The techniques used to combat weeds and pests in primary production (and amenity horticulture) are undergoing significant change.
The repeated use of pesticides with the same modes of action and without integrated control techniques has selected for resistance over time and is in part driving the need for change. This has in turn changed the weed and pest-scape in Australia as have other factors, like monoculture, non-selective chemistry, population growth, habitat destruction and increasing extremes of weather.
These factors have brought to light the necessity of a change in mindset, and the idea that we need softer and more selective chemistry for controlling pests with the least impact on beneficial insects.
No one wants to use a broad spectrum insecticide for short term insect control to only have subsequent flare-ups of insect pests such as thrips or mites given the loss of natural enemies and end up with a greater problem in the longer term.
The solution to long term and sustainable pest control is complex and multi-pronged but part of the solution is found in biological controls, specifically the maintenance of the natural enemies of insect pests .
Biological control is a method of controlling pests such as insects, mites, weeds and plant diseases using other organisms. It relies on predation, parasitism, herbivory, or other natural mechanisms, but often involves human intervention and is an important component of integrated pest management (IPM) programs.
Biological Pest Control Figure 1. Hover Fly larvae feeding on aphid (Photo– Beatriz Moisset)

There are three basic types of biological pest control strategies:

1. Importation or classical biological control, in which a natural enemy of a pest is introduced in the hope of achieving control;
2. Conservation , in which measures are taken to increase natural enemies, such as by planting nectar-producing crop plants in field borders;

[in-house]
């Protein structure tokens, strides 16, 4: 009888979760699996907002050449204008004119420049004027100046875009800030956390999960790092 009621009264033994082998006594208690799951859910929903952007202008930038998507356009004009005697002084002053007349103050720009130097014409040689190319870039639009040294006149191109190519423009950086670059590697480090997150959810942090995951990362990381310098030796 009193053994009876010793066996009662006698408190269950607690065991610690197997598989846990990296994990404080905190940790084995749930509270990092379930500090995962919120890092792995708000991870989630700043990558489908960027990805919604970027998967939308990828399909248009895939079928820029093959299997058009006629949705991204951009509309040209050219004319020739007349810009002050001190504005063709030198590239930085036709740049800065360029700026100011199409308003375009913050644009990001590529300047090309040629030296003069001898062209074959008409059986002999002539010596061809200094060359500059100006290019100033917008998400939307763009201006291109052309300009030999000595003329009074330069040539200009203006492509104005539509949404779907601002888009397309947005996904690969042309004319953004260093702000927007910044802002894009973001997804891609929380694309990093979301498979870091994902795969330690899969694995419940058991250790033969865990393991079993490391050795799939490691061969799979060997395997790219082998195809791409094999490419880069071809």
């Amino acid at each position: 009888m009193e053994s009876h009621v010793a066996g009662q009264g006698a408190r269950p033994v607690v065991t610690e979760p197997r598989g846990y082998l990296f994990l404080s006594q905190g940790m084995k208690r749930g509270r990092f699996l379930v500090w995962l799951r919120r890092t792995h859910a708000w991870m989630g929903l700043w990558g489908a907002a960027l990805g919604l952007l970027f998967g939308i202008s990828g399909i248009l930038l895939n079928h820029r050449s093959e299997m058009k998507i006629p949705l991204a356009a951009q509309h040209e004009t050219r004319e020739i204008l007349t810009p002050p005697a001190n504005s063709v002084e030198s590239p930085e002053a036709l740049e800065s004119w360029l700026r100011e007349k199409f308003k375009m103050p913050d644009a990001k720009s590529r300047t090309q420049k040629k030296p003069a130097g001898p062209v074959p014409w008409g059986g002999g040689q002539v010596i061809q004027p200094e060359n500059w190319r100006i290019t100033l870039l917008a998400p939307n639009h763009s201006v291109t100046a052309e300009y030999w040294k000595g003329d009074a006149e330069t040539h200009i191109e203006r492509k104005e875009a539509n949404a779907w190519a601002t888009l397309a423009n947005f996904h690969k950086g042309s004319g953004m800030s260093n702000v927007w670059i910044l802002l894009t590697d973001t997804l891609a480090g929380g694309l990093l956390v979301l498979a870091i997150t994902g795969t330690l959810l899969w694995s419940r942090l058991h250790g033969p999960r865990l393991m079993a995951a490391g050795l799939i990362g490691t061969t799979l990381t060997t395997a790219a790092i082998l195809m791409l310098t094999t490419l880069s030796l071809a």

3. Augmentation , in which locally-occurring natural enemies are bred and released to improve control.
All three of these techniques are practiced here in Australia, but of course importation of beneficial insects is not taken lightly, as it should take much investigation in terms of host specificity and biosecurity risk, efficacy and environmental suitability.
Conservation of beneficials is where most work is being done and often involves cultural practices such as crop rotation and the planting or maintenance of beneficial refuges such as hedges and specific shelter belts. As a general rule, weeds tend to harbor more pests and native shelter more beneficials. Conservation also limits spraying to insecticides with a low impact on beneficial insects that prey on the targeted pest species. Hence identification of the target pests (and the beneficials that prey on them) is critical and involves regular scouting of the crops or monitoring through traps and lures. See the Bugs for Bugs website for a range of traps and pheromone products.

GRDC Promoting Beneficial Insects

So you have identified your pest species correctly, you’ve identified which beneficials prey upon your pests (See table 1), and are present on your property, and now you want to know the impact of insecticides registered for your pest and situation on these beneficials. has useful tables on the effect of a range of insecticides on various key insect predators and parasitoids. There are also a number of apps around to help you with this and one of the better ones although not specific to Australia is the “Side Effects App” from Koppert Biological. It gives the active ingredients names even if the branding is different to those products registered here.

Aphids and some other insect pests can breed at cooler temperatures than ladybird beetles. Consequently they can get quite a jump in numbers over their predators and cause quite a lot of harm and yield loss before the predators can breed in sufficient numbers to significantly lower pest numbers below action or spray thresholds. Because of this there are at least 5 companies now which